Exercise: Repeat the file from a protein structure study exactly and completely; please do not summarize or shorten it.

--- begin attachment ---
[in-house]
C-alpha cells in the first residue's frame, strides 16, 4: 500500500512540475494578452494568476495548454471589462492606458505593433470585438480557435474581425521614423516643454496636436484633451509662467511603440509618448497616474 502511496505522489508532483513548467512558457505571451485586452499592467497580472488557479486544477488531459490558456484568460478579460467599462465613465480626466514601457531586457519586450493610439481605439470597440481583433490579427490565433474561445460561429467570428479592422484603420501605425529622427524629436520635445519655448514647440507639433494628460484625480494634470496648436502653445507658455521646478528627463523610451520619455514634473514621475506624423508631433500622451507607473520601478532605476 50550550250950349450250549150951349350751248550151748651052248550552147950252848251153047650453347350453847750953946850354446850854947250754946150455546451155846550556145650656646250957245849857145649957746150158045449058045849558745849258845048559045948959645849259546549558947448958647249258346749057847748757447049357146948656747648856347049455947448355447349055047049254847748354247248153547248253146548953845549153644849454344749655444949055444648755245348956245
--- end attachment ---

[in-house]
C-alpha cells in the first residue's frame, strides 16, 4: 500500500512540475494578452494568476495548454471589462492606458505593433470585438480557435474581425521614423516643454496636436484633451509662467511603440509618448497616474 502511496505522489508532483513548467512558457505571451485586452499592467497580472488557479486544477488531459490558456484568460478579460467599462465613465480626466514601457531586457519586450493610439481605439470597440481583433490579427490565433474561445460561429467570428479592422484603420501605425529622427524629436520635445519655448514647440507639433494628460484625480494634470496648436502653445507658455521646478528627463523610451520619455514634473514621475506624423508631433500622451507607473520601478532605476 50550550250950349450250549150951349350751248550151748651052248550552147950252848251153047650453347350453847750953946850354446850854947250754946150455546451155846550556145650656646250957245849857145649957746150158045449058045849558745849258845048559045948959645849259546549558947448958647249258346749057847748757447049357146948656747648856347049455947448355447349055047049254847748354247248153547248253146548953845549153644849454344749655444949055444648755245348956245